from all the complications and time in the body cast without being able to get around. Madalynn is a
child with two speeds dead stop asleep and full tilt. Her doctor gave the okay and Madalynn began
riding in Nov. of 2010 in a full body cast on her right side. While Madalynn was nervous for about the
first 5 minutes after that she didn’t want to leave the horse’s back. She had her mobility back and she
got her spark back. As a parent I cannot put into words what it means to see your child put through so
many tough situations and then watch that child lose their spark. Watching her on those horses
changed everything and gave her so much joy and confidence. Madalynn has continued in the program
riding with and without her prosthetic leg. She is a very outgoing child and riding at WHOA allows her to
be confident, builds muscle strength that she needs to have being in a prosthesis and provides a
camaraderie with other children who have physical differences like she does. (I say differences rather
than limitations because she doesn’t let anything limit her, she finds ways to do things everyone else do,
she just does it differently). She has also learned important life skills like how to communicate well with
others and communicate her needs to other people.
Our son Dylan was diagnosed with Autism and has underlying diagnoses of ADHD, OCD, Anxiety
and Depression. Dylan participated in WHOA for about 3 years. Dylan needed extra time to become
comfortable on the horse. The staff at WHOA knew exactly how to ease him into the program. They
knew exactly how to work with his needs and communicated with him gaining his trust. Dylan learned
how to socialize with other peers his age; he learned to communicate his needs to others using
appropriate tone and words. Most importantly Dylan gained confidence and he bonded with the horses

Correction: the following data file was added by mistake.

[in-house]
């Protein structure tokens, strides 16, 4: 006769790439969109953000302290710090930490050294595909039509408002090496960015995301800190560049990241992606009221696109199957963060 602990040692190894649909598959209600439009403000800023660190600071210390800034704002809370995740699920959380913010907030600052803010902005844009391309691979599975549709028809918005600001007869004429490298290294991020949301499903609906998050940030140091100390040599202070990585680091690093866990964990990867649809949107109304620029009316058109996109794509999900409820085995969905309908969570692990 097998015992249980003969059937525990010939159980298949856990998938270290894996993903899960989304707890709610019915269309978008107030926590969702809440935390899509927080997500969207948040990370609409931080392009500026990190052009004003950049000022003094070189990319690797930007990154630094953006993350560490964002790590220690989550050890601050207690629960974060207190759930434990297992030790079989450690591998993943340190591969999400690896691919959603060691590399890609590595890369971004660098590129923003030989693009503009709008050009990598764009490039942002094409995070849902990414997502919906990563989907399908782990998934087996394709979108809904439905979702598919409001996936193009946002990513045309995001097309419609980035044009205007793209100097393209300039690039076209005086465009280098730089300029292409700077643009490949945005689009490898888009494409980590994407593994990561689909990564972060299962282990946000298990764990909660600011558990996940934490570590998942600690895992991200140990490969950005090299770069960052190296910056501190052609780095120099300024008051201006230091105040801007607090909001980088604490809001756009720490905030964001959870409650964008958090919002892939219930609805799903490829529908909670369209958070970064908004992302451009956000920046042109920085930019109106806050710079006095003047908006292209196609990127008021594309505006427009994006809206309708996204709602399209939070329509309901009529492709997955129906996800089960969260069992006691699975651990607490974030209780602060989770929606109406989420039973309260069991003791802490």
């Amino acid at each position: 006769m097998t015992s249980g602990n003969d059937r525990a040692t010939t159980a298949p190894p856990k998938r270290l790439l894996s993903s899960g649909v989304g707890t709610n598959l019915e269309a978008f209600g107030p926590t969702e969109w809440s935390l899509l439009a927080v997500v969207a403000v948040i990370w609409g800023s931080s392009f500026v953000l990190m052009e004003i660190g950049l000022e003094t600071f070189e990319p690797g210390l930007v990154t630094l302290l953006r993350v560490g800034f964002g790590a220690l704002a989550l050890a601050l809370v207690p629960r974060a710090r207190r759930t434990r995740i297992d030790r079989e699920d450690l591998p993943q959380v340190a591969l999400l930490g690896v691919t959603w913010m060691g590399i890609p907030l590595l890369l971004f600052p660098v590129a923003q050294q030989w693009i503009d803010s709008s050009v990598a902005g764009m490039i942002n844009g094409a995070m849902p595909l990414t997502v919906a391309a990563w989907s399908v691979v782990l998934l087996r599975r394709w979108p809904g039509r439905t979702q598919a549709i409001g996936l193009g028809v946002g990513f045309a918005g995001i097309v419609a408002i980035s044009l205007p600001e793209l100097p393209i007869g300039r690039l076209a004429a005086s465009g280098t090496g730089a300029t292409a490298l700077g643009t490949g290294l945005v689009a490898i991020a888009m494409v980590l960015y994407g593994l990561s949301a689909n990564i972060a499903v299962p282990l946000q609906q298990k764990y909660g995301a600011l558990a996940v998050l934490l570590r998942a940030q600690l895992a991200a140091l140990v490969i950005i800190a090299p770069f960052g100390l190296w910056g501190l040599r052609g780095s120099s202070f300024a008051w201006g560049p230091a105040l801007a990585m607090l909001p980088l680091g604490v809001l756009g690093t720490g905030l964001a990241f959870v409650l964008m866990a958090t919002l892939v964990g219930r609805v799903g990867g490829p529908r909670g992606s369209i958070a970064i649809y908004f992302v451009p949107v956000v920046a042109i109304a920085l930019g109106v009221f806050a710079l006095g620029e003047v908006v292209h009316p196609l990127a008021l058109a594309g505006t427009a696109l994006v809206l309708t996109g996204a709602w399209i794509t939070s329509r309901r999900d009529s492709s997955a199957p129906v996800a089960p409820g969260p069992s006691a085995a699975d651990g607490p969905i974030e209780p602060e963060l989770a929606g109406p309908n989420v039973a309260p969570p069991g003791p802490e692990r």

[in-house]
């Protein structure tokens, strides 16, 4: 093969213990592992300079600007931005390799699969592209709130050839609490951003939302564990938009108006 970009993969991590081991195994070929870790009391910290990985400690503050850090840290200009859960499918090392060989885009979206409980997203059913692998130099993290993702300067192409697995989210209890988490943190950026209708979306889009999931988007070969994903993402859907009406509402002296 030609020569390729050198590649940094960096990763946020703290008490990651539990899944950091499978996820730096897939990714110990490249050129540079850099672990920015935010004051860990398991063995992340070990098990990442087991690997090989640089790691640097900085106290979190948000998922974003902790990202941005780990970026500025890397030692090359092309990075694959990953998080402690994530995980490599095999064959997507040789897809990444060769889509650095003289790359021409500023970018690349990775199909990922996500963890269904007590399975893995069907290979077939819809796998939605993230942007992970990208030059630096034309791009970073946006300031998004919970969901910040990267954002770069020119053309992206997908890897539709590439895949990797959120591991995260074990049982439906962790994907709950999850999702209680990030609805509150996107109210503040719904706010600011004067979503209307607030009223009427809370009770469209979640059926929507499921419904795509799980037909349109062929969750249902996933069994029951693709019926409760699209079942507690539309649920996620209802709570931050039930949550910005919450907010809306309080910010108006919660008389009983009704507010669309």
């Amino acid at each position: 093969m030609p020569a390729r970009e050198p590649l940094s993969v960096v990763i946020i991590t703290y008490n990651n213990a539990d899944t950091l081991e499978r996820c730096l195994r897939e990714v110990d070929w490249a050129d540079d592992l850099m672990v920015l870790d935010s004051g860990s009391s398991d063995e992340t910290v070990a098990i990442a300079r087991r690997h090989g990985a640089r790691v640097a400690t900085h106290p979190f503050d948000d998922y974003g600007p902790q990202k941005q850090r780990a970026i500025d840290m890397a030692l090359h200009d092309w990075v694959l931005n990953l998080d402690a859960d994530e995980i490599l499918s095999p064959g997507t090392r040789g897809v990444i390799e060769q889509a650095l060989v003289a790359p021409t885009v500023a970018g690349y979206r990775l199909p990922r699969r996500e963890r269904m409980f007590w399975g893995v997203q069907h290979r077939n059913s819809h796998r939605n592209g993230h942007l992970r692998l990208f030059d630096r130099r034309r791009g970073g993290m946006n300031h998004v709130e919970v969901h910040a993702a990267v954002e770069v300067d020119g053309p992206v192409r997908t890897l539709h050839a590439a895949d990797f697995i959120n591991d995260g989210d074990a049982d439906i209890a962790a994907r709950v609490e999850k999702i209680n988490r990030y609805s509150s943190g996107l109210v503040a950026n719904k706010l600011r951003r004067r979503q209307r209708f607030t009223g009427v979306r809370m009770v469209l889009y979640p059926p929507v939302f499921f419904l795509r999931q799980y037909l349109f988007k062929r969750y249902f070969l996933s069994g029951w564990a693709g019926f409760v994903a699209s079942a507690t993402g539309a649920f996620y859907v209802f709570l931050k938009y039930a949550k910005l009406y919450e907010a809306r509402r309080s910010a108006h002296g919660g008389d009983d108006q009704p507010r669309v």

which in turn was very therapeutic for him.
Throughout our experience with WHOA it is very clear that the staff is dedicated to the needs of
their students. Safety of the students, staff, and horses is something that is ever evident. The
partnership with parents is crucial to the physical, psychological, and cognitive needs of students being
met and parents/ guardian input is always welcome. You may look at the brochure or program
description and think “ Sounds like a nice program”, it is much more than a program to the students and
families it serves. It quite literally is a life changing program for many students and their families.
Caregivers meet other caregivers and have opportunities to collaborate, students get to be around
others like them, and form friendships with others who understand their struggles and situations.
Supporting this program financially is an opportunity for you to invest in the lives of many students who
otherwise would not be able to have these experiences. WHOA does not turn anyone away because
they cannot pay. WHOA provides scholarships for students and as a parent who has and continues to
apply for the scholarship, I can tell you that without it our daughter and son would not have these
amazing experiences that WHOA provides.
The staff of WHOA are dedicated to the students and horses. The teachers are qualified, and
the volunteers are required to take trainings to ensure that the safety of the students, staff, and horses
is always of utmost importance. Supporting this program financially is undoubtedly one of the most
meaningful things you could do with your funds. WHOA experiences last a lifetime for the students and
families they serve.